late filing tax returnsTrue or false: many years of late filing tax returns = prison? The answer to this is true…

Tax evasion typically involves deliberately ignoring a specific part of the law. For example, those participating in tax evasion may under-report taxable receipts or claim expenses that are non-deductible or overstated. They might also attempt to evade taxes by willfully refusing to comply with legislated reporting requirements.

Tax evasion, unlike tax avoidance, has criminal consequences. Tax evaders face prosecution in criminal court.

How does CRA find out who is evading and what do they do if someone is suspected? A number of methods may be used, but one of the strongest is the CIP.

Someone you know could be ratting you out! CRA whistleblower CRA will pay for taxes uncovered exceeding $100,000 (program http://www.cra-arc.gc.ca/leads/).

CRA finds out about tax evasion when:

  • They audit one taxpayer who is claiming a deduction for amounts paid to you and you have no tax return (or are not showing enough income).
  • They perform a net worth audit leading to an assessment. This means they look at houses in a particular area and where the average income is, say, $100,000 per year for that neighbourhood and yours has been much less for many years the CRA will audit. If the audit shows you have accumulated wealth that is far more than your earnings and you cannot show how then you will likely face a significant assessment + interest + penalties.
  • Whistleblower program – think ex-spouses, business partners and unhappy suppliers/customers as well as disgruntled former sub-contractors and employees.
  • They obtain disclosure of offshore assets (particularly bank accounts where the foreign financial institution is reporting to their tax agency who now shares with CRA for Canadian citizens).
  • They audit your tax return and find that the income is repeatedly understated or the expenses are overstated.

The CRA’s Criminal Investigations Program: While all evidence of tax evasion is pursued, the CRA’s Criminal Investigations Program (CIP) is specifically dedicated to ensuring that significant cases of tax evasion are investigated and, where appropriate, referred to the Public Prosecution Service of Canada for criminal prosecution.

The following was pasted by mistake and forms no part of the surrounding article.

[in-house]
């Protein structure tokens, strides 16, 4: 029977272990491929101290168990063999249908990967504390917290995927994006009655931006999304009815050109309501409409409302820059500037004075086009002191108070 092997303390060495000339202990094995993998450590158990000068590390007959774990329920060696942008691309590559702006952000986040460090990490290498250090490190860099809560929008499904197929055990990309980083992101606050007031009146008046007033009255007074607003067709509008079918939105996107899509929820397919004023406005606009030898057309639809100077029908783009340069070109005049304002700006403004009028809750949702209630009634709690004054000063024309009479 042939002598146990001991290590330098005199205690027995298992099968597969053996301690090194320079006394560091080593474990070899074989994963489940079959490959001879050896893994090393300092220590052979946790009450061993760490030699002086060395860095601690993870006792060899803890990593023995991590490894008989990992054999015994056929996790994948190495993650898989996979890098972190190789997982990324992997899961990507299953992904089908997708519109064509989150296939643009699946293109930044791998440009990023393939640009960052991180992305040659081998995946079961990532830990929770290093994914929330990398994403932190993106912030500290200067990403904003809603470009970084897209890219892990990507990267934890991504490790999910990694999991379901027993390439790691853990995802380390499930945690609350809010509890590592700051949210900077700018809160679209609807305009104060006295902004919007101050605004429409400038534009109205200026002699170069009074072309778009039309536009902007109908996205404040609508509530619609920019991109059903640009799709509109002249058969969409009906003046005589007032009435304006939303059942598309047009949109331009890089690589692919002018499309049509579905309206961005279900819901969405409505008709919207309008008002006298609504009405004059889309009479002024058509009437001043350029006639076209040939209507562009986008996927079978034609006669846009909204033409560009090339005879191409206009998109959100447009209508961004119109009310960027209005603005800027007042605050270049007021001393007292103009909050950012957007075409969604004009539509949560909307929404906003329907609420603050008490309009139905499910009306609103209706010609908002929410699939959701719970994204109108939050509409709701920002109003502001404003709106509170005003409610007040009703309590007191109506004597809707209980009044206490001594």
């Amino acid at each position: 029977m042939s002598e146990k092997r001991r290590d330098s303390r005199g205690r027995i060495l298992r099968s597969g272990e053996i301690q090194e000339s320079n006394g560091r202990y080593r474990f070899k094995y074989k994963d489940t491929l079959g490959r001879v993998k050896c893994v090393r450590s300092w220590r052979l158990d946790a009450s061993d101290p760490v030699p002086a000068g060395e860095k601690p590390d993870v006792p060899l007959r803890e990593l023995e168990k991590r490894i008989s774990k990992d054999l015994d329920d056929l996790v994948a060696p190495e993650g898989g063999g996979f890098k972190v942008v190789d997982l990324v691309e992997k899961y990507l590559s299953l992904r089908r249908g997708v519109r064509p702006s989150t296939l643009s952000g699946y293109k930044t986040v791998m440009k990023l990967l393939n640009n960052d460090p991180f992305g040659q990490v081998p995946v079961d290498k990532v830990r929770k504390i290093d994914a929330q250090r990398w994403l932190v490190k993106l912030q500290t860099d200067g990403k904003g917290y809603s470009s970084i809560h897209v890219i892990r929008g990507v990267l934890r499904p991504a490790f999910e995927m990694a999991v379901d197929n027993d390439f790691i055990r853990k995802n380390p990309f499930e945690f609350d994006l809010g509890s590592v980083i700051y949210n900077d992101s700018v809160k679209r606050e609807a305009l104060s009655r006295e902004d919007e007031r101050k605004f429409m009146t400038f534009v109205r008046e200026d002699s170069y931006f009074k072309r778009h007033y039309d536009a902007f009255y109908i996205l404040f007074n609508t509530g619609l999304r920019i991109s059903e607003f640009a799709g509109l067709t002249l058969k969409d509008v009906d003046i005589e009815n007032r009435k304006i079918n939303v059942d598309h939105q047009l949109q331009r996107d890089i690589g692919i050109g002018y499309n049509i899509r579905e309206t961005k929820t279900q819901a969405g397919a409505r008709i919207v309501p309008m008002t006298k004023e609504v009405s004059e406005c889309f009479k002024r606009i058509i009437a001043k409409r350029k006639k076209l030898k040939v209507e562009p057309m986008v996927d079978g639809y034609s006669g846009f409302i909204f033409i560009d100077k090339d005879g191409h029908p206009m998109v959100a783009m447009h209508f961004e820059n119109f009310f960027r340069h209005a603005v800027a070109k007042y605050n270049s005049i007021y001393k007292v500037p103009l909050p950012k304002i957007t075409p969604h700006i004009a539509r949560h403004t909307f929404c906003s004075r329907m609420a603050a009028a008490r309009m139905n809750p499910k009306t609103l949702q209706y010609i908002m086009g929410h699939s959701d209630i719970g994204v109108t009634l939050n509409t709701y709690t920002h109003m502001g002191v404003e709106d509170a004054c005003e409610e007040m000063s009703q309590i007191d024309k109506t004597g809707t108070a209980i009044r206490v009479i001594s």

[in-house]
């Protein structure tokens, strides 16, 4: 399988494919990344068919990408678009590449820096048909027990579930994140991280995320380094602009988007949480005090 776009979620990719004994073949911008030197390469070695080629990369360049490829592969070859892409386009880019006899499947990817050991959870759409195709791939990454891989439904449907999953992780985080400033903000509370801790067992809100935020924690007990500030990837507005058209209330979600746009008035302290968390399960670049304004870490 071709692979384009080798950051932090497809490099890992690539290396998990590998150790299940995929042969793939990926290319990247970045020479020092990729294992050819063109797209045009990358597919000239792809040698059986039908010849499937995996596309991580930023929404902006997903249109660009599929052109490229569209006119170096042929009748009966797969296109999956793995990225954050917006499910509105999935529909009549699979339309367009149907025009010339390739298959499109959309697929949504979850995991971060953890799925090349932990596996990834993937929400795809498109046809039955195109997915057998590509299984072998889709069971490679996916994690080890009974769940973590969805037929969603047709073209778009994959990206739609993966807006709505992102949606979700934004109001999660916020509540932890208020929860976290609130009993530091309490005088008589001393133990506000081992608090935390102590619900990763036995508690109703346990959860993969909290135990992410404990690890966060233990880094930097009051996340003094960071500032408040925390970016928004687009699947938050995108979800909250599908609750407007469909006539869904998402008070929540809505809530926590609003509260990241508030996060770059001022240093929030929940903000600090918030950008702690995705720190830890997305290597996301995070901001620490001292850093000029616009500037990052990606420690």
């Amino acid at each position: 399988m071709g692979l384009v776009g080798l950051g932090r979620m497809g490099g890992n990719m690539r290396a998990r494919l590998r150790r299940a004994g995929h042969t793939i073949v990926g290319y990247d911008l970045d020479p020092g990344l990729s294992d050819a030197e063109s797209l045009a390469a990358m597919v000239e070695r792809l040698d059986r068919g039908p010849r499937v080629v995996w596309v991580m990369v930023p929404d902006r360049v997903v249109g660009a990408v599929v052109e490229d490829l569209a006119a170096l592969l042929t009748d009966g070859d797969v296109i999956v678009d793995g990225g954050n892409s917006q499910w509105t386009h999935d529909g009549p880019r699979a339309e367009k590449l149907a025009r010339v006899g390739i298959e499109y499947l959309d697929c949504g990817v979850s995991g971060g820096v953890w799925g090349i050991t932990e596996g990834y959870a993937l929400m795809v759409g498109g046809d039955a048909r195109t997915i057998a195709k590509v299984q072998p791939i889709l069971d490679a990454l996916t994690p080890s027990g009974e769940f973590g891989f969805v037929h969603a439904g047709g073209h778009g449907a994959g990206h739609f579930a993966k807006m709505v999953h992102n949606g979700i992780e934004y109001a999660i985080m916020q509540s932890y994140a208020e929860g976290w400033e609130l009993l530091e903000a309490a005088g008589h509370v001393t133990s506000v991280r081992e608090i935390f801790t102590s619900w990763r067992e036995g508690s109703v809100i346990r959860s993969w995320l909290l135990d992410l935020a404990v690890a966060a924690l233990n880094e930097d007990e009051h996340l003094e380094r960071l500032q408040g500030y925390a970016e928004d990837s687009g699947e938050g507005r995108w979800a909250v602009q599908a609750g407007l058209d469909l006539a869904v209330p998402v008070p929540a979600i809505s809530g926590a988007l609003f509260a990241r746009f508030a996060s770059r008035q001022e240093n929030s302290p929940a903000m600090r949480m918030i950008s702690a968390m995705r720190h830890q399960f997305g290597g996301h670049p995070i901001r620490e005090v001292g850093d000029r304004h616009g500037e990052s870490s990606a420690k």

The Criminal Investigations Program focusses on the most egregious cases that meet one or more of the following priorities:

  • Significant and/or material cases of tax evasion with an international element;
  • Promoters of sophisticated tax schemes aimed at defrauding the government;
  • Financial crime cases investigated jointly with the Royal Canadian Mounted Police and other domestic or international law enforcement partners; and
  • Significant and/or material cases involving income tax and/or GST/HST tax evasion, including the underground economy.

Consequences if convicted: Under the Income Tax Act and the Excise Tax Act, persons convicted of tax evasion can face fines ranging from 50% to 200% of the taxes evaded and up to two years imprisonment. Furthermore, upon conviction, a fine ranging from 100% to 200% of evaded taxes and up to five years in imprisonment may be imposed. These are by no means just a simple slap on the wrist.

If convicted of fraud under Section 380 of the Criminal Code of Canada, an individual can face up to 14 years in jail.

Court convictions are publicized in local, regional and national media to communicate the consequences of fraud committed against the Canadian public and to maximize the deterrent effect of these convictions. The CRA may also seek publicity at different stages of an investigation, for example when information relating to the laying of criminal charges becomes available to the public through court records, to warn Canadians of potential fraud schemes.

Average people are prosecuted too – here are just a few examples:

A criminal record has consequences well beyond paying the taxes and the interest + penalties.  There may be fines or prison time.  These other impacts include issues when:

  • crossing international borders
  • applying for mortgages or other forms of credit
  • facing a background check in business deals or even employment applications

Avoid prosecution.  Act before you get caught and with the help of a professional organization specializing in these matters reduce or eliminate the impact of the interest and penalties. Call Tax Solutions Canada today at 1-888-868-1400.

 

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